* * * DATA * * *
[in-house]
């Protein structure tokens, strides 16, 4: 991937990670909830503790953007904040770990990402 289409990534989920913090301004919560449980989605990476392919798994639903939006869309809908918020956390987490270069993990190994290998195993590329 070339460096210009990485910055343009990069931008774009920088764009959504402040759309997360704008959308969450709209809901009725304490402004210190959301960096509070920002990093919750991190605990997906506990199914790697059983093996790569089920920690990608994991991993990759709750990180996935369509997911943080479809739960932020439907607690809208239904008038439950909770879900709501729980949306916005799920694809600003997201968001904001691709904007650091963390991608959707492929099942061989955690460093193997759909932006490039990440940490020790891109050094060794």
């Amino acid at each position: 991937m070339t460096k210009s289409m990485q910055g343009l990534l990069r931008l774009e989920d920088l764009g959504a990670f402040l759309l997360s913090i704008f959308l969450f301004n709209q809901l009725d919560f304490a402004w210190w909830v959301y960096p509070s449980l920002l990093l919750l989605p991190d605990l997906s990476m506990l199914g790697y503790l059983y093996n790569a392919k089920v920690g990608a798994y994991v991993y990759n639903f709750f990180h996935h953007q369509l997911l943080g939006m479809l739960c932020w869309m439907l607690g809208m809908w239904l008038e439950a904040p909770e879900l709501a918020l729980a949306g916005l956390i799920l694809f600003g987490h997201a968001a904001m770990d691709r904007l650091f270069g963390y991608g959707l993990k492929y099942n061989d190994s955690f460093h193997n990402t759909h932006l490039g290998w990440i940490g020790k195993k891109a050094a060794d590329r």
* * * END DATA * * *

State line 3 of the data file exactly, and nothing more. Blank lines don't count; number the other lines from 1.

């Amino acid at each position: 991937m070339t460096k210009s289409m990485q910055g343009l990534l990069r931008l774009e989920d920088l764009g959504a990670f402040l759309l997360s913090i704008f959308l969450f301004n709209q809901l009725d919560f304490a402004w210190w909830v959301y960096p509070s449980l920002l990093l919750l989605p991190d605990l997906s990476m506990l199914g790697y503790l059983y093996n790569a392919k089920v920690g990608a798994y994991v991993y990759n639903f709750f990180h996935h953007q369509l997911l943080g939006m479809l739960c932020w869309m439907l607690g809208m809908w239904l008038e439950a904040p909770e879900l709501a918020l729980a949306g916005l956390i799920l694809f600003g987490h997201a968001a904001m770990d691709r904007l650091f270069g963390y991608g959707l993990k492929y099942n061989d190994s955690f460093h193997n990402t759909h932006l490039g290998w990440i940490g020790k195993k891109a050094a060794d590329r």